Judy Gold Is Mommy Queerest
It’s surprising that a forward-looking television producer hasn’t signed Judy Gold up for a contemporary sit-com based on her life. After all, she’s a single Jewish woman living in New York trying to juggle a career in comedy with raising two boys - an 11- and a 7-year old. Throw in Mr. French and you have an updated version of "Family Affair."
The likely reason why such a sit-com isn’t prime time is that Gold is a lesbian sharing custody with her boys with her ex-girlfriend, while moving forward in a new relationship. There may not be a touchier issue on the social agenda than gay families - you can have "Desperate Housewives," but show featuring a single gay mom? That’s for cable or the Internet.
But for those who would like to see a sneak preview of what such a show might be like should head over to the Calderwood Pavilion through New Year’s Eve where Gold is performing her latest show, Mommie Queerest. (A great title - why hasn’t anyone used it before.)
And for those who saw Gold in the same theater a year ago with her previous solo outing "25 Questions for a Jewish Mother" will likely find something different here. This isn’t as finished as that show was - it’s rougher and somewhat edgier with Gold spending a good deal of the time interacting with the audience and addressing images projected on a screen behind her, most notably footage of her in a baby carriage bobbing her head - a clip she returned to time and again for good comic effect.
It is also very funny. The imposing Gold (at 6’2") takes command of the Wemberly Stage and turns it into her personal soap box as she addresses any number of topics - from anti-depressants and text messaging while driving to the debate over gay marriage - with ingratiating zeal.
In her monologue Gold is not unlike a kinder, gentler Sandra Bernhard; don’t, though, expect much name-dropping or discussion of fashion trends. Instead she riffs on more personal issues: her relationship with her ex of 19-and-a-half years whom she calls Shwendy ("I knew after six months or so that it wasn’t going to work out, but I was an optimist"), her current relationship with a therapist, issues with raising her boys, and her complicated relationship with her mother, whom she impersonates with what can only be a loving stridency.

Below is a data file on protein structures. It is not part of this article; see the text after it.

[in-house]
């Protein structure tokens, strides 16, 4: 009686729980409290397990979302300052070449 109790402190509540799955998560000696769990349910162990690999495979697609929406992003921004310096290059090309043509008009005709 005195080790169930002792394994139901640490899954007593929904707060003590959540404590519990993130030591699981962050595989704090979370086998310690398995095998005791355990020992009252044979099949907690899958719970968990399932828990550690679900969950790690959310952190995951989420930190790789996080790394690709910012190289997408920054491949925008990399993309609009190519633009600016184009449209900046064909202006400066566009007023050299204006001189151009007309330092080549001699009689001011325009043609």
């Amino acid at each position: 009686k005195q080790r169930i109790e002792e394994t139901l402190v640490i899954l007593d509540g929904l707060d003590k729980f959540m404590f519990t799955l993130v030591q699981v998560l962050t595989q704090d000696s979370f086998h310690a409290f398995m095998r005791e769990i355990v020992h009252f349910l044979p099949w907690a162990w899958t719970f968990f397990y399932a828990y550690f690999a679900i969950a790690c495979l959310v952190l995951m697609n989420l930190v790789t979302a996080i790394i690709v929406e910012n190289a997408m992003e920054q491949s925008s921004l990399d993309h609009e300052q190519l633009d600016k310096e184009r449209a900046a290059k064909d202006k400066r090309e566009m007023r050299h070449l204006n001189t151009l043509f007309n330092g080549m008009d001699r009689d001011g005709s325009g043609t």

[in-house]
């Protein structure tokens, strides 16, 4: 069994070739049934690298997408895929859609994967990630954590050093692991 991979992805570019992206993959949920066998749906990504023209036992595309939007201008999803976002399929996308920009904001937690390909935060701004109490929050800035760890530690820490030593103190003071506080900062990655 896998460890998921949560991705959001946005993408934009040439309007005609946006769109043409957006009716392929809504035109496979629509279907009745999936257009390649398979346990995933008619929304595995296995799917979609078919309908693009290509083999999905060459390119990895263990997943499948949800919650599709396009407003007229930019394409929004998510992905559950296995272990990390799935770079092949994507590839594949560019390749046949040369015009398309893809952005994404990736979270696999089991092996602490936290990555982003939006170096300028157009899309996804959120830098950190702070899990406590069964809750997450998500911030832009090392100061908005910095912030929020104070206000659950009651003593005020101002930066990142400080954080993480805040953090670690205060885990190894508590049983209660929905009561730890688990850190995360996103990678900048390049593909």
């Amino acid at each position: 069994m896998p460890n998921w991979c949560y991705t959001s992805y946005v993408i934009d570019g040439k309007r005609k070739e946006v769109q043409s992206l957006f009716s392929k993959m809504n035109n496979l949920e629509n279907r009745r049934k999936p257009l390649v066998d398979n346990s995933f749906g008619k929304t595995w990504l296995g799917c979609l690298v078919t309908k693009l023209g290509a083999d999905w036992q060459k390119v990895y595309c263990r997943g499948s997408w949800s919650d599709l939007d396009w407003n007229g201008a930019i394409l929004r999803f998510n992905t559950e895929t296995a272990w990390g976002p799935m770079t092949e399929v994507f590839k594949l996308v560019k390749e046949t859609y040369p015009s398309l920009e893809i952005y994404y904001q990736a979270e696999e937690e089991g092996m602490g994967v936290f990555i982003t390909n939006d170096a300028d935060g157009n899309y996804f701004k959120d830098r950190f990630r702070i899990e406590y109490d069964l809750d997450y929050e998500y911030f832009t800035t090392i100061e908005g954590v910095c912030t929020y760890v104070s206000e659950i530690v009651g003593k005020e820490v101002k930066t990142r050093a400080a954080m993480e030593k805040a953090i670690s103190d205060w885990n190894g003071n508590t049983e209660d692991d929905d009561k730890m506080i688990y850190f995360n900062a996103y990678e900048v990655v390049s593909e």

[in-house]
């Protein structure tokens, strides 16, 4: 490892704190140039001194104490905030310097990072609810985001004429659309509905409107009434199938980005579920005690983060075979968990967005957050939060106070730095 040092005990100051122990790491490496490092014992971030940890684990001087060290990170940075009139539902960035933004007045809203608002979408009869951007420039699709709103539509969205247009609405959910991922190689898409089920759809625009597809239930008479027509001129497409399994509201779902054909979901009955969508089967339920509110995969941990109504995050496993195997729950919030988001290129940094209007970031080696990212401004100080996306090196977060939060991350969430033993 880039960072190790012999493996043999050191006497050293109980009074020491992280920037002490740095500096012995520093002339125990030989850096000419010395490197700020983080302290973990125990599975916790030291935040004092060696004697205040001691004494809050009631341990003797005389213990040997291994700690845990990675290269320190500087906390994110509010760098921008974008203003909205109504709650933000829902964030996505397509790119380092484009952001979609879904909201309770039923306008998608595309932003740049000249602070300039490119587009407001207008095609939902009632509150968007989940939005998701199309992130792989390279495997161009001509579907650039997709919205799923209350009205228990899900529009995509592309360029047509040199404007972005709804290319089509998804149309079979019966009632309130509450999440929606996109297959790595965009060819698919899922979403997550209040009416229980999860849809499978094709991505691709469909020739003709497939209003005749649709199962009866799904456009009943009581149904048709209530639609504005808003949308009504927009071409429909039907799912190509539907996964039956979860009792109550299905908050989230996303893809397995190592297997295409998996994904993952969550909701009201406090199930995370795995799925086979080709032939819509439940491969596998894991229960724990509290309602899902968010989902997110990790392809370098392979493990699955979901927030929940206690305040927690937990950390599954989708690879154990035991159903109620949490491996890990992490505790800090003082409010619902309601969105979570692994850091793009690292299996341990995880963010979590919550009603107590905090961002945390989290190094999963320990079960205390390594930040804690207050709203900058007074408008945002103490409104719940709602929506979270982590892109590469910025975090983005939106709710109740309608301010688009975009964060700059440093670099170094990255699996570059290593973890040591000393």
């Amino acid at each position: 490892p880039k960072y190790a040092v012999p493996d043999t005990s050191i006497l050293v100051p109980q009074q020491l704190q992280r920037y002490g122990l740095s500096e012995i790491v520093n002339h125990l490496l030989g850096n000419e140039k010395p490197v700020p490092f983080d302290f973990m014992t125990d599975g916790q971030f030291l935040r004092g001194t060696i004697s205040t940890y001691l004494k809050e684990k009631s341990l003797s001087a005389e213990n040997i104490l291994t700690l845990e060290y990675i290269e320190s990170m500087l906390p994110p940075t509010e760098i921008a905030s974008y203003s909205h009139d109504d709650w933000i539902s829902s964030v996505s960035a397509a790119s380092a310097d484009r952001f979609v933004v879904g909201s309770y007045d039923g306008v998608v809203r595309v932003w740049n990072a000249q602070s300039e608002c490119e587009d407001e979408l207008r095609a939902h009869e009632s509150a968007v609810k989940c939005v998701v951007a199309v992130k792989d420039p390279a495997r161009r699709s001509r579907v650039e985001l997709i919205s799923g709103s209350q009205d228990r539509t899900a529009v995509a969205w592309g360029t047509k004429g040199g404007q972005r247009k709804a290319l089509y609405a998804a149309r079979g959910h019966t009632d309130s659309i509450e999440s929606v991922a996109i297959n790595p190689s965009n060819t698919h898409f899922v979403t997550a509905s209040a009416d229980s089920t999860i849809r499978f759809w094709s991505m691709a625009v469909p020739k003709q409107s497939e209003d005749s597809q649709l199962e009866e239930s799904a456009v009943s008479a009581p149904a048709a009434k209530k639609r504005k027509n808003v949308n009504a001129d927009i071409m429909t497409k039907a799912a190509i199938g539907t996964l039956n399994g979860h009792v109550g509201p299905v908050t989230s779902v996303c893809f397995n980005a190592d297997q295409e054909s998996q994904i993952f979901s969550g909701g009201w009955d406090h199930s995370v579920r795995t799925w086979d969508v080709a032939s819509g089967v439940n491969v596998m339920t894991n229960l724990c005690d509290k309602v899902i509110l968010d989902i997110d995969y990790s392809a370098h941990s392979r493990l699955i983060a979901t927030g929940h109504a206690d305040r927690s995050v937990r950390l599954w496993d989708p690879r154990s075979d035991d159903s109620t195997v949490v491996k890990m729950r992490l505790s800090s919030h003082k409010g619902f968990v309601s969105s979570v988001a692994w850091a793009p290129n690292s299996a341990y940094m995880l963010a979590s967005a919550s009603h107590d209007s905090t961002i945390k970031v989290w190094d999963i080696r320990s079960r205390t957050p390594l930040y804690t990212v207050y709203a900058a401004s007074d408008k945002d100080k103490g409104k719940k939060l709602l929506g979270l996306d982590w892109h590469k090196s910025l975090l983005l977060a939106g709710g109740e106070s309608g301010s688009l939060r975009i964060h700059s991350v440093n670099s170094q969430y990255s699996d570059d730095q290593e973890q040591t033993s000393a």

Toward the end of the show she moves into more political territory with an extended section of gay marriage. Here she illustrates the case for gay marriage by pointing out famous (or infamous) heterosexuals who can or have gotten married (Eric Menendez, for instance). Her biggest response came when she compared the marriage announcements of two couples - an accomplished gay couple from San Francisco and Bristol Palin and Levi Johnston, underscoring her point by reading from Johnston’s MySpace page.
Fortunately she addresses the issue with humor and keeps the rhetoric at a minimum. Nowhere is this better shown than in a photo of her two boys - Henry and Ben - holding a sign at a recent anti-Prop 8 rally in New York held outside the headquarters of the Mormon Church. "My Two Moms Can Beat Up Your 14 Wives" the sign reads. Watching Gold in action, you can believe she could do it herself.
Through December 31st at the Virginia Wemberly Theatre, Calderwood Pavilion, Boston Center for the Arts, 527 Tremont Street, Boston, MA. Remaining performances: Sunday at 2pm and 7pm; Tuesday at 7:30pm; and Wednesday at 7pm and 9pm. For further information visit the Huntington Theatre website.